The 2012 faculty consists of distinguished scholars and practitioners, among them, Dr. Mohamed Elewa Badar, Lecturer in Law, Brunel Law School; Gilbert Bitti, Senior Legal Advisor, International Criminal Court; Eleni Chaitidou, Legal Officer, Pre-trial Division, International Criminal Court; Roger Clark, Board of Governors Professor, Rutgers University School of Law; Dr. David Donat Cattin, Director, International Law and Human Rights Programme, Parliamentarians for Global Action (PGA); Prof. Benjamin Ferencz, A former Nuremberg War Crimes Prosecutor and frequent lecturer on international criminal courts and world peace; Prof. Charles Garraway, Associate Fellow at Chatham House, Visiting Fellow in the Department of Human Rights, University of Essex; Gillian Higgins, Barrister UK, International Criminal Law Bureau; Steven Kay, Queens Counsel, Barrister UK, International Criminal Law Bureau; Prof. Christoph Safferling, Professor of Criminal Law, Criminal Procedure, International Criminal and International Law, University of Marburg; Jennifer Trahan, Assistant Clinical Professor of Global Affairs at N.Y.U.; Astrid Reisinger Coracini, Lecturer, Institute of International Law and International Relations, University of Graz; Prof. Otto Triffterer, Professor of Austrian and International Criminal Law, University of Salzburg; Further details on the academic programme are available at

Applications should be submitted online at latest until 15 May 2012. For inquiries contact Astrid Reisinger Coracini at

Inaugural Issue: Transnational Environmental Law

The inaugural issue of Transnational Environmental Law (Vol. 1, no. 1, April 2012) is out. Contents include:
  • Editorials
    • Veerle Heyvaert & Thijs Etty, Introducing Transnational Environmental Law
    • Cinnamon Carlarne & Daniel Farber, Law Beyond Borders: Transnational Responses to Global Environmental Issues
    • Jolene Lin & Joanne Scott, Looking Beyond the International: Key Themes and Approaches of Transnational Environmental Law
  • Invited Articles
    • Gregory Shaffer & Daniel Bodansky, Transnationalism, Unilateralism and International Law
    • Elizabeth Fisher, The Rise of Transnational Environmental Law and the Expertise of Environmental Lawyers
    • Tseming Yang, The Emerging Practice of Global Environmental Law
    • Koh Kheng-Lian, Transboundary and Global Environmental Issues: The Role of asean
    • Douglas A. Kysar, Global Environmental Constitutionalism: Getting There from Here
    • Ludwig Krämer, Transnational Access to Environmental Information
    • Robert G. Lee, Look at Mother Nature on the Run in the 21st Century: Responsibility, Research and Innovation
    • Neil Gunningham, Confronting the Challenge of Energy Governance
    • Charlotte Streck, Innovativeness and Paralysis in International Climate Policy
    • Edith Brown Weiss, The Coming Water Crisis: A Common Concern of Humankind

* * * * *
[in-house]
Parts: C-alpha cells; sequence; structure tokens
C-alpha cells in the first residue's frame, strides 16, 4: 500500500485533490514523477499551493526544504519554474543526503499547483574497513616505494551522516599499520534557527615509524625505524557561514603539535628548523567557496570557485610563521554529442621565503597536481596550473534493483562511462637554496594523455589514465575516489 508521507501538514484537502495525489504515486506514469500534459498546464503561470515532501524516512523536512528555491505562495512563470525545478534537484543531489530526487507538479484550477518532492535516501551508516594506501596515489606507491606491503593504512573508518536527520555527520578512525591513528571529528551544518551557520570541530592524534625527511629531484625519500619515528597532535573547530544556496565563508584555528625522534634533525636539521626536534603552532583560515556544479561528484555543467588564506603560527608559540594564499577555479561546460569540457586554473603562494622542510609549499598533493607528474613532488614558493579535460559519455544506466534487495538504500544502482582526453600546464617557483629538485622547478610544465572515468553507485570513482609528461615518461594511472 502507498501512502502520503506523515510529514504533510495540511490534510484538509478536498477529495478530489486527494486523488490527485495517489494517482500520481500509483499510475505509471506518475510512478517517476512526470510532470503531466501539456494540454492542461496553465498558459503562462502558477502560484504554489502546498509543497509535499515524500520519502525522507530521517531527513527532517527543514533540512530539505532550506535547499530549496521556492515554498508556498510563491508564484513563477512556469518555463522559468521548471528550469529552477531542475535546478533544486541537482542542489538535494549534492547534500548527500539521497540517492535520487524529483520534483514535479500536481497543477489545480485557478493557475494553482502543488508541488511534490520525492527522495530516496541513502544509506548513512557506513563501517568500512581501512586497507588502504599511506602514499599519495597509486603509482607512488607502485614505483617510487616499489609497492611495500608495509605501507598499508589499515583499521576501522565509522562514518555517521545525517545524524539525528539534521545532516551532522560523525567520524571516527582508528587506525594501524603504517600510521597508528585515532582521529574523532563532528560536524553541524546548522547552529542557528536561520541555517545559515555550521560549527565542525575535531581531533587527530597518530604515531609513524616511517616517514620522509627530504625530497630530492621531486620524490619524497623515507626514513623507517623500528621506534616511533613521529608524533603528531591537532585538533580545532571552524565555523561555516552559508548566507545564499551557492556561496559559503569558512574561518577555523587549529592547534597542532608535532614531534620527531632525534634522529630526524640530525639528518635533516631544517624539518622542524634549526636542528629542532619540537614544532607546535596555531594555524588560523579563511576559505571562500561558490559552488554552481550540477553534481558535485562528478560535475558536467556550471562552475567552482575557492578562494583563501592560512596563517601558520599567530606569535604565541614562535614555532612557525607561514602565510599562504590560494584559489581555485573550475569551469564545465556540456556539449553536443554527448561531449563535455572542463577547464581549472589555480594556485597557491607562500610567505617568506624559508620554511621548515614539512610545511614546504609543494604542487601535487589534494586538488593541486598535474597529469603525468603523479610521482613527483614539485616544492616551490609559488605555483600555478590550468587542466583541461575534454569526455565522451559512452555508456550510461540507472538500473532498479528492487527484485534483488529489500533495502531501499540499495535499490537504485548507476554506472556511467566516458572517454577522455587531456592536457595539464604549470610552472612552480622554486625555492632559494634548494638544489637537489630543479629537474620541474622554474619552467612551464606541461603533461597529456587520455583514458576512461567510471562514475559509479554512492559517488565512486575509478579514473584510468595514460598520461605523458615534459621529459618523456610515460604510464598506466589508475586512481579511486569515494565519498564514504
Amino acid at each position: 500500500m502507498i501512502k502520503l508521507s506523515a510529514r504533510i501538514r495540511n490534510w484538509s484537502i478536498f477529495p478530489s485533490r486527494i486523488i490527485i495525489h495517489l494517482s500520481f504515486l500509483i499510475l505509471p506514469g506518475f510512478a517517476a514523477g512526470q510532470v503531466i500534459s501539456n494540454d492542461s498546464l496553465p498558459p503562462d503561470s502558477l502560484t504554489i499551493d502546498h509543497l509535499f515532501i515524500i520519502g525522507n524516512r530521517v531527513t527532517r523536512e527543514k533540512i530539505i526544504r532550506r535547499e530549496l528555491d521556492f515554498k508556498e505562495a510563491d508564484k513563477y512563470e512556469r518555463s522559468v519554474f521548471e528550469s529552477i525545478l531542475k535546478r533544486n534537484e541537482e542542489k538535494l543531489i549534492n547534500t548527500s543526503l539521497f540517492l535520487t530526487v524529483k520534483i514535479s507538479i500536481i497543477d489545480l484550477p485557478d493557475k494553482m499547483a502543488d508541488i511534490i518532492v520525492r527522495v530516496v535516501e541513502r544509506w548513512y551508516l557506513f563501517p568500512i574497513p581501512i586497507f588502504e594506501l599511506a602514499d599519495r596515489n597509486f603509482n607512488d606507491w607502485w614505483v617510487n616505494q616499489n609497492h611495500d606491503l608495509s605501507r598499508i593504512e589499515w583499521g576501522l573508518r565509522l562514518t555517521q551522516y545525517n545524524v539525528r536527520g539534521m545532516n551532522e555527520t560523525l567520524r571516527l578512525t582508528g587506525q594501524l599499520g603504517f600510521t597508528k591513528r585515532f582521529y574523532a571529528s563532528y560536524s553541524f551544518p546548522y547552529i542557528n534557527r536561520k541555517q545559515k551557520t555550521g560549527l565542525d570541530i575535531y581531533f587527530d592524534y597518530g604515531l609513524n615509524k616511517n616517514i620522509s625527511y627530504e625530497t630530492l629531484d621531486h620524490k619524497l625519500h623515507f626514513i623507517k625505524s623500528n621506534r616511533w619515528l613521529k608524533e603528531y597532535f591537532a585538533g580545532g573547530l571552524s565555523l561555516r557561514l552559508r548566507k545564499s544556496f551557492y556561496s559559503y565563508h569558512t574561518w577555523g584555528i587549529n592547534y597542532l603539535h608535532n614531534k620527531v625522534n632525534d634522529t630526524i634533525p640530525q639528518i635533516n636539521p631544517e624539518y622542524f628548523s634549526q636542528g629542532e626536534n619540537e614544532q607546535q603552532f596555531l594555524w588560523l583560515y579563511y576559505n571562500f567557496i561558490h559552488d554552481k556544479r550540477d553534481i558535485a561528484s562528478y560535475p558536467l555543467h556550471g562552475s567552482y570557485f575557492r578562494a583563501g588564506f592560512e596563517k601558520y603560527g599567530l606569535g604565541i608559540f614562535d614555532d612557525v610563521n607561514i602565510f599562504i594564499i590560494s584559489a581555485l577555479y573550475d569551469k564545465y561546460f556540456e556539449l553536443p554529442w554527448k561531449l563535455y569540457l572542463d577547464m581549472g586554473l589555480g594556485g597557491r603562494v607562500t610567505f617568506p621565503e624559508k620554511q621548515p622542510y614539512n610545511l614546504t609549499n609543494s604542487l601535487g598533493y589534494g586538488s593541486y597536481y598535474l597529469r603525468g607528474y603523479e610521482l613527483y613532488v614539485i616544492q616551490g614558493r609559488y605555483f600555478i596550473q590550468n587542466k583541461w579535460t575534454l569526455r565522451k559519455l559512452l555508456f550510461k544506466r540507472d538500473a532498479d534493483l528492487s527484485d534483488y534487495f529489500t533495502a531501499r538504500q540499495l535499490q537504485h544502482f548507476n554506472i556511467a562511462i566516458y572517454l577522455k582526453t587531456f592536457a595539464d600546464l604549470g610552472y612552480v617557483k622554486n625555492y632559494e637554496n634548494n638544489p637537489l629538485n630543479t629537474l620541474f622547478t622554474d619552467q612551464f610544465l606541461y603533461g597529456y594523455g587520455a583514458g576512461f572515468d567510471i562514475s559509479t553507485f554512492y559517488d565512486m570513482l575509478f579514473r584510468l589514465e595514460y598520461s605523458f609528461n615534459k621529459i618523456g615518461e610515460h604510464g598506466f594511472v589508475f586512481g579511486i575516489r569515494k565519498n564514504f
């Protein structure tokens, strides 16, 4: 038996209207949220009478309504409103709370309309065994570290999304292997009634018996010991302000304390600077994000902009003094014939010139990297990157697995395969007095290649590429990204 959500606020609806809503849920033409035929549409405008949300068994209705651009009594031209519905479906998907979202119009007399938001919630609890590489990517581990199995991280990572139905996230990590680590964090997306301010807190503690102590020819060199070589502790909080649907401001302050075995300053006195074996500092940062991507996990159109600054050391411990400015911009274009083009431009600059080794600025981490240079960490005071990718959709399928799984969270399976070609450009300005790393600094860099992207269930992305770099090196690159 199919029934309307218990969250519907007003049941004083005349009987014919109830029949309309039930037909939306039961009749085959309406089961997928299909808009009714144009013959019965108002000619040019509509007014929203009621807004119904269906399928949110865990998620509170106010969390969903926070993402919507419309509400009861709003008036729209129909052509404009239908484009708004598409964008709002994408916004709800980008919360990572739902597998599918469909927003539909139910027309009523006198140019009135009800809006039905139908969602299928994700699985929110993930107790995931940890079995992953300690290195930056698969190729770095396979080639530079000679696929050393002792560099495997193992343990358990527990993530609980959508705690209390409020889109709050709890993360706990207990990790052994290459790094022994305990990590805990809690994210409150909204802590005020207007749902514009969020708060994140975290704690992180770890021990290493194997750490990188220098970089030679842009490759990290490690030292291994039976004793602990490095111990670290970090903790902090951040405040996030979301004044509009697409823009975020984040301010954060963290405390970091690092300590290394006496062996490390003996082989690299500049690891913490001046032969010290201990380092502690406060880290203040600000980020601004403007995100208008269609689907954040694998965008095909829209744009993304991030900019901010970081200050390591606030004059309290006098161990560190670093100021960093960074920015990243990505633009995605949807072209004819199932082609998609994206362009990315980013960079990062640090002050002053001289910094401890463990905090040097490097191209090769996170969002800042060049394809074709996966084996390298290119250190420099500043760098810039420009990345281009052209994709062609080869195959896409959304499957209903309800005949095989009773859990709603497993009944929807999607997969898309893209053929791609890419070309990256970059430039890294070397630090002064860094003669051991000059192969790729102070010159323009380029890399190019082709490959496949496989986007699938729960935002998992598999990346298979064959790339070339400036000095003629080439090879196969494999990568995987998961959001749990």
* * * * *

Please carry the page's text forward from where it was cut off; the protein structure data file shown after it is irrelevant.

• Alexander Gillespie, Science, Values and People: The Three Factors that Will Define the Next Generation of International Conservation Agreements
  • Commentaries
    • Peter H. Sand, The Evolution of Transnational Environmental Law: Four Cases in Historical Perspective
  • Articles
    • Louis J. Kotzé, Arguing Global Environmental Constitutionalism

Gallant: Africa and Beyond: Should the International Criminal Court Be the Sole International Organ of Criminal Justice?

Kenneth S. Gallant (Univ. of Arkansas, Little Rock - Law) has posted Africa and Beyond: Should the International Criminal Court Be the Sole International Organ of Criminal Justice? Here's the abstract:

Most of those at the Rome Conference which drafted the Statute of the International Criminal Court hoped that it would become, as its name says “The” International Criminal Court, the single international entity of international criminal justice for alleged offenses committed after its establishment. Ten years later, we might raise the question: Is it time for the ICC to become that sole organ?

First, this paper suggests some of the purposes of international criminal justice. Then it quickly reviews the existing institutions, ending with the International Criminal Court. It considers some of the strengths and weaknesses of the ICC in light of the purposes of international criminal justice. Finally, it suggests a few possible futures for the structures of international criminal justice, in the hope that this will encourage readers to imagine other futures. The material in this paper is intended to be selective and suggestive, but does not pretend to be complete or authoritative.

The purpose of the exercise presented here — not achievable in a few pages, and which will take years of hard legal and political work — is to develop structures that will best advance the goals of international criminal justice. Included in my definition of “best” is a requirement that the structures be realistically implementable.